The Yeti’s Retreat review

Sharon Byrne is the guest blogger of the day. She wrote a review of The Yeti’s Retreat, based in Heaton Mersey (Cheshire).

Opened in early December, The Yeti’s Retreat (cleverly named by Moor Magazine readers) is all set to relight the flame of culinary passion for Heaton Mersey folk. Run by family members Steve, KC, Sunita and Saraj, (all of whom have years of experience in other local Nepalese restaurants), this brand new restaurant is fresh and exciting and very welcome. Chef and food manager Steve welcomed us with a Gurkha beer, which was a lovely accompaniment to the variety of starters he’d prepared for us. First up was the cool and refreshing Chana Sandeko (spicy chickpea salad), presented in a pretty masala poppadom basket.

MoMo starter

Then we sampled the ‘momo’, which is a kind of dim sum type dumpling, but light as a feather on the outside with a delicious and exotic buffalo filling, which was dense, highly flavoursome and deliciously meaty. For veggies there’s a fragrant, vegetable option too. These steamed or fried vegetable and meat dumplings are hugely popular in Kathmandu, making up about 80% of the total lunch and snacks served there.

But our favourites of these delights were the ‘Nimki. These are little, puffy fried crackers, surprisingly flavoured with lovage (a Mediterranean herb), and topped with moist and saucy chicken or a tasty concoction of sweet vegetables. The fiery dip (Hmur) that is served with these little treats is not for the faint-hearted, but give it a go: it’s wonderful! Throughout, front of house manager KC talked us through every dish with charm and enthusiasm. Like Steve and chef Saroj, he’s incredibly keen that diners have a great experience and is passionate about sharing his love of Nepalese cuisine. If we were unfamiliar with anything he was delighted to enlighten us. What a gentleman!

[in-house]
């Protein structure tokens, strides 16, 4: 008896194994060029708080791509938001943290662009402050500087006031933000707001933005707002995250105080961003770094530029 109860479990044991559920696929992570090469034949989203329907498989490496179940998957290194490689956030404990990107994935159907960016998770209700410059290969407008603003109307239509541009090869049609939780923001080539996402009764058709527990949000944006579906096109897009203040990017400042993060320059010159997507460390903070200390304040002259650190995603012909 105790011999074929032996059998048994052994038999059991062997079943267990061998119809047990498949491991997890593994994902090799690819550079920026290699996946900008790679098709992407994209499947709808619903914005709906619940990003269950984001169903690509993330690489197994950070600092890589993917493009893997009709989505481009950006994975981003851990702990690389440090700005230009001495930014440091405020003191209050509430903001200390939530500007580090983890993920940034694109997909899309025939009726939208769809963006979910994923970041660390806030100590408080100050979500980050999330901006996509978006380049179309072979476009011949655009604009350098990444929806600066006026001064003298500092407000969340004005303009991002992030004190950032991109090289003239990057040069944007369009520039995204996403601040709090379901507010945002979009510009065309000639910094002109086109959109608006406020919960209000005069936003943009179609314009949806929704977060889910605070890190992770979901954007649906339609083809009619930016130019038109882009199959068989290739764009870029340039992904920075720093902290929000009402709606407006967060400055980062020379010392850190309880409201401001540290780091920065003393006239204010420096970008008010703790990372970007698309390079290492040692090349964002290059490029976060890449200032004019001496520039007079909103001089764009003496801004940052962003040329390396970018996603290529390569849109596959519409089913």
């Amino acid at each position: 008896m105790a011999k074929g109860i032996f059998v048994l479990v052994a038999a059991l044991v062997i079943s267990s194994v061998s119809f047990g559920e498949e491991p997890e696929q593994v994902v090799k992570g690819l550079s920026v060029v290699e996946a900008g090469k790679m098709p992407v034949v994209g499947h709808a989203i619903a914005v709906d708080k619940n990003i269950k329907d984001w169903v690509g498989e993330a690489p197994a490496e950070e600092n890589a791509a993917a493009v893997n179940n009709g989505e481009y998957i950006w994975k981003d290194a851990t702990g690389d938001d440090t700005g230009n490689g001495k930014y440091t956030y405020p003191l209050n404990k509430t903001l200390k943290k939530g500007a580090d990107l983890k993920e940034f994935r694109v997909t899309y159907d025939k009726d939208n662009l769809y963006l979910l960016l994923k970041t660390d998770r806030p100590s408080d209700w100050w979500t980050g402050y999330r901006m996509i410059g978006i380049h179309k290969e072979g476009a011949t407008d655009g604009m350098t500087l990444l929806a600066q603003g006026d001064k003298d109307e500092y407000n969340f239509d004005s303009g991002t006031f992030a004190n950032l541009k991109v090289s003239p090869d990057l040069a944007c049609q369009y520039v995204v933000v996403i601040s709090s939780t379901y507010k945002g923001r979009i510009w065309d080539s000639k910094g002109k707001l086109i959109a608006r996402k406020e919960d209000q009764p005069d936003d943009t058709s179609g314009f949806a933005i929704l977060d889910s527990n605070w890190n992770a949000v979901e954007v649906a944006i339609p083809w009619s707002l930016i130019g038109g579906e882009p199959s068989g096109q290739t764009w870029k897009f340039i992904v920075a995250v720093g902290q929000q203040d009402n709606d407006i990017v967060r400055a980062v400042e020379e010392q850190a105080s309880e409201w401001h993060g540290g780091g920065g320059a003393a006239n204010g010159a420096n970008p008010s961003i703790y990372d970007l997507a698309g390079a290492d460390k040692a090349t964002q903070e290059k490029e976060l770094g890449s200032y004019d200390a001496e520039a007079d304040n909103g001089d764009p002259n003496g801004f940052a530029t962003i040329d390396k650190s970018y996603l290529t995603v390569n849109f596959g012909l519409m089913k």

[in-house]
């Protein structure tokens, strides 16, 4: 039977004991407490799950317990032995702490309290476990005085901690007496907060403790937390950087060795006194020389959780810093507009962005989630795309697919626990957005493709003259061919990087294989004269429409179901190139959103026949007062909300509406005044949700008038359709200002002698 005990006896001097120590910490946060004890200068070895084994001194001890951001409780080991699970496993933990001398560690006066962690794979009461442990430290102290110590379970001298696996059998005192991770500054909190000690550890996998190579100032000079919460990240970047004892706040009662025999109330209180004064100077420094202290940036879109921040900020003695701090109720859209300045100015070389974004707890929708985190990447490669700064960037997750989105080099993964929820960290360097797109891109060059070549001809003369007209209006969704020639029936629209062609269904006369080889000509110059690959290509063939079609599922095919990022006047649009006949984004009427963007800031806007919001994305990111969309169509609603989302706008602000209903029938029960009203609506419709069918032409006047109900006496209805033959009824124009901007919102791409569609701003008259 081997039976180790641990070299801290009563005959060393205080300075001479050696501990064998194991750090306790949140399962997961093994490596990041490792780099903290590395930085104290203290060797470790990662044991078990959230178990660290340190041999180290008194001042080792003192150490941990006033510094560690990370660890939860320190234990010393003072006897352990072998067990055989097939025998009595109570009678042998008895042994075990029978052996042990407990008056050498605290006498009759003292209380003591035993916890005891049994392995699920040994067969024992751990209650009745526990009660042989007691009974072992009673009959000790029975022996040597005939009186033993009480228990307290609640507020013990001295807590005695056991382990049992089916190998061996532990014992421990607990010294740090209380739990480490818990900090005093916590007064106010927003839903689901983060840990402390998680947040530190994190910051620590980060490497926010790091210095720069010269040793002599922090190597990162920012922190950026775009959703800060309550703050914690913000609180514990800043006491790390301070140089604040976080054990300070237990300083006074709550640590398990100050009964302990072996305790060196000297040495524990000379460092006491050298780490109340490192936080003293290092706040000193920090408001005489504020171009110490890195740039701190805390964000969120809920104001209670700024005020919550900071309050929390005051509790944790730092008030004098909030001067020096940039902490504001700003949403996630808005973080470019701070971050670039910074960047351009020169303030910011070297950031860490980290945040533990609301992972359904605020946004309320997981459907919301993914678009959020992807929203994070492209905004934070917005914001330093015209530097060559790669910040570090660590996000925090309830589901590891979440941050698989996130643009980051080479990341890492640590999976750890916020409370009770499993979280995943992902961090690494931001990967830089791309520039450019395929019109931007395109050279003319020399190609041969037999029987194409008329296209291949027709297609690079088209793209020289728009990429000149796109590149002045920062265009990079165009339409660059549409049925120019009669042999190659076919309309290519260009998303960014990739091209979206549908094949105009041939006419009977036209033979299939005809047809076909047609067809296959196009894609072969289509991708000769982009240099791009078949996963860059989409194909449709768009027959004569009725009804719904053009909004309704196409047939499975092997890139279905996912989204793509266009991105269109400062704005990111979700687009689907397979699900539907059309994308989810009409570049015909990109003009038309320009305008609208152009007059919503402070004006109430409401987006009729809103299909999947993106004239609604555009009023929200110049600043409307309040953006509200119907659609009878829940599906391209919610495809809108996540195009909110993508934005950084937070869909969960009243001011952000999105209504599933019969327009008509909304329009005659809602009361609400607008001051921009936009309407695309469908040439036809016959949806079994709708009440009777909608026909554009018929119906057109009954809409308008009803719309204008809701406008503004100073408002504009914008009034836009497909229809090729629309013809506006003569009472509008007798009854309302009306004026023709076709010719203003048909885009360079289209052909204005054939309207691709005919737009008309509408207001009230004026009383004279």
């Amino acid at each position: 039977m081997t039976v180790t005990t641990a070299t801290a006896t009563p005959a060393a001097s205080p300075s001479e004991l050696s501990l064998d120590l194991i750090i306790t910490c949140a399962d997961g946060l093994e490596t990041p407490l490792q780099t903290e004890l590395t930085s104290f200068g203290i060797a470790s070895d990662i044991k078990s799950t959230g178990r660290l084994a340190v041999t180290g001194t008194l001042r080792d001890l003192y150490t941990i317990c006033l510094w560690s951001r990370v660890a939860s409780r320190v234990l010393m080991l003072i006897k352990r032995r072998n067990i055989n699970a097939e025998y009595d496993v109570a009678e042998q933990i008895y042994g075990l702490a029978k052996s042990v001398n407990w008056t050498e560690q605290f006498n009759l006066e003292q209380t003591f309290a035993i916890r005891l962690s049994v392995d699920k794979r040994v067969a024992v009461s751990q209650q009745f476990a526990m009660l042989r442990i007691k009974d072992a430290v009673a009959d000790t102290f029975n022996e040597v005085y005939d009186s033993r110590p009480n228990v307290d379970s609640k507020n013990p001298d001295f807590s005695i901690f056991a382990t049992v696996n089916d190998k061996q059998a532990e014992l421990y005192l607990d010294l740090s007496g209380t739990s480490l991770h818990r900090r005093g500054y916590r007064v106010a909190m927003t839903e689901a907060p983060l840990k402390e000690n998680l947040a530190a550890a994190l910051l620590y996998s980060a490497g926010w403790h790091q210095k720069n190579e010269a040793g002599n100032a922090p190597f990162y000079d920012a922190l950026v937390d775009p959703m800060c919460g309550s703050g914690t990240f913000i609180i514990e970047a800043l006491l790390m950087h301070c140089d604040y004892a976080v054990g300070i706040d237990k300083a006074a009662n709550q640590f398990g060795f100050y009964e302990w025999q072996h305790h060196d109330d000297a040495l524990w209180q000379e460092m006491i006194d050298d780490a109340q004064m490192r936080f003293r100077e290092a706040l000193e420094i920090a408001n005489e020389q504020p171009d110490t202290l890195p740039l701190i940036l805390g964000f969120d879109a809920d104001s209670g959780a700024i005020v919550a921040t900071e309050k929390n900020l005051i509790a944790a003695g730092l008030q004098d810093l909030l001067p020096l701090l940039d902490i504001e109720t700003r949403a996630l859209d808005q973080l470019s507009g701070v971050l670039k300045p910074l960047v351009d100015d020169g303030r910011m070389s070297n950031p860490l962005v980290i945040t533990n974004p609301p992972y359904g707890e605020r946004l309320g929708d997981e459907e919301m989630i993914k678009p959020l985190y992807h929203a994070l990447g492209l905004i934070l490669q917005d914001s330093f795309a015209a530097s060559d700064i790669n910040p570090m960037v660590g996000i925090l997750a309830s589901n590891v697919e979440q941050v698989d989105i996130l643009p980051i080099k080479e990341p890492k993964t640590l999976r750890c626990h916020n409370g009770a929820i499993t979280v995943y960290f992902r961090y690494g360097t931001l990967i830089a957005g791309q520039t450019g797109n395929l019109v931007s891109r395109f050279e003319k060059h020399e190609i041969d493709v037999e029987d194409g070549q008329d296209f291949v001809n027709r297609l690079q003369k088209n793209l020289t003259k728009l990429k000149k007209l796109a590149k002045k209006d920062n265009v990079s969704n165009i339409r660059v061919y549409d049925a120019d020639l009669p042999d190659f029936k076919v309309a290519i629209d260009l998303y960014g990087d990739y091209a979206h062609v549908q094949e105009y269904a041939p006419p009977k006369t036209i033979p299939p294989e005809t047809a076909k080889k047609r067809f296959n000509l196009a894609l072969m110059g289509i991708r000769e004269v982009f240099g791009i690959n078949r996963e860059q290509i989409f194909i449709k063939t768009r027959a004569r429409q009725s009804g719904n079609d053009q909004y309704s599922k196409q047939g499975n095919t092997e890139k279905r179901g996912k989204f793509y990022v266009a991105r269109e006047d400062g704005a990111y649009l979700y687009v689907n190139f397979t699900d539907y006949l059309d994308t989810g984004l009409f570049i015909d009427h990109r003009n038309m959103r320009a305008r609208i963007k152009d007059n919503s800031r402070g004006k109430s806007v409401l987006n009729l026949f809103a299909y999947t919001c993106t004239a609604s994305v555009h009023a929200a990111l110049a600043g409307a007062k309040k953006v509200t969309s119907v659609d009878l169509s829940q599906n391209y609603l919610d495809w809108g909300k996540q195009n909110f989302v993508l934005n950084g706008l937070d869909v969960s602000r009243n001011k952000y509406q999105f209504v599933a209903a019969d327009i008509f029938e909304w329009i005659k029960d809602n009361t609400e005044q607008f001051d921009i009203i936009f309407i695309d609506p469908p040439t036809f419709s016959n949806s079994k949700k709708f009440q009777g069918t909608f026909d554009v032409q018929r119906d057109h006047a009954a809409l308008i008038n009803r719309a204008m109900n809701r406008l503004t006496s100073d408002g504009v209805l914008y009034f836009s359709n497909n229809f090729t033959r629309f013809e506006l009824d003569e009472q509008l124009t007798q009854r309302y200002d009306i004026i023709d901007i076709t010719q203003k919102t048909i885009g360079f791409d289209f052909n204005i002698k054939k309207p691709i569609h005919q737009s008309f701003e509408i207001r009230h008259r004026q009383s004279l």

The awesome Lamb ‘Masobhaat’

After a brief respite we were looking forward to our main course. I’m happy to report that pretty much everything is cooked fresh and to order, which gave us time to savour the next liquid lubrication recommended by Steve……. Banana bread beer!

It’s not something we’d have chosen ourselves, but it was great fun and really did taste like bananas! The trick is of course that the sweet and ‘banoffee-like’ aromas work perfectly with the spicy Nepalese cuisine. Our lamb ‘Masobhaat’, an individual shank in a spicy sauce, served on a bed of rice, vermicelli noodles and coconut flavoured vegetables was a triumph: tender, sweet, spicy and creamy all at once. It was gorgeous – and deservedly popular already.

The overall style of cooking is based on the Newa (the indigenous people and creators of the historical civilization of the Kathmandu Valley) cuisine – they’re considered the food connoisseurs in Nepal, and in The Yeti’s Retreat it really shows.

Sharon writes for Moor magazine.

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